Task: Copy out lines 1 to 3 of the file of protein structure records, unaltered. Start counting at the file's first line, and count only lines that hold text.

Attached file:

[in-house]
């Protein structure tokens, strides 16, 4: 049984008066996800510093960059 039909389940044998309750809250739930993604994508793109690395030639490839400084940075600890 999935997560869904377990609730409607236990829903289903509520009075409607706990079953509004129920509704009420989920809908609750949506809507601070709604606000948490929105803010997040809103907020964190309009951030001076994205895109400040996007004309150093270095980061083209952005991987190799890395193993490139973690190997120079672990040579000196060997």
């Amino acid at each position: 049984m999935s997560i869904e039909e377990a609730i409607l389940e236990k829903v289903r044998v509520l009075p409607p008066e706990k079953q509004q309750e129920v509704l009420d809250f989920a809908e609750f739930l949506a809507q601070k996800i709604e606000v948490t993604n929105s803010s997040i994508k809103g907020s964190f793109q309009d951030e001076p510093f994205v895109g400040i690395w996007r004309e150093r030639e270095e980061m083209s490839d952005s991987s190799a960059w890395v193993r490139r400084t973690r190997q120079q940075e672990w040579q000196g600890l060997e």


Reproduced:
[in-house]
């Protein structure tokens, strides 16, 4: 049984008066996800510093960059 039909389940044998309750809250739930993604994508793109690395030639490839400084940075600890 999935997560869904377990609730409607236990829903289903509520009075409607706990079953509004129920509704009420989920809908609750949506809507601070709604606000948490929105803010997040809103907020964190309009951030001076994205895109400040996007004309150093270095980061083209952005991987190799890395193993490139973690190997120079672990040579000196060997």
């Amino acid at each position: 049984m999935s997560i869904e039909e377990a609730i409607l389940e236990k829903v289903r044998v509520l009075p409607p008066e706990k079953q509004q309750e129920v509704l009420d809250f989920a809908e609750f739930l949506a809507q601070k996800i709604e606000v948490t993604n929105s803010s997040i994508k809103g907020s964190f793109q309009d951030e001076p510093f994205v895109g400040i690395w996007r004309e150093r030639e270095e980061m083209s490839d952005s991987s190799a960059w890395v193993r490139r400084t973690r190997q120079q940075e672990w040579q000196g600890l060997e």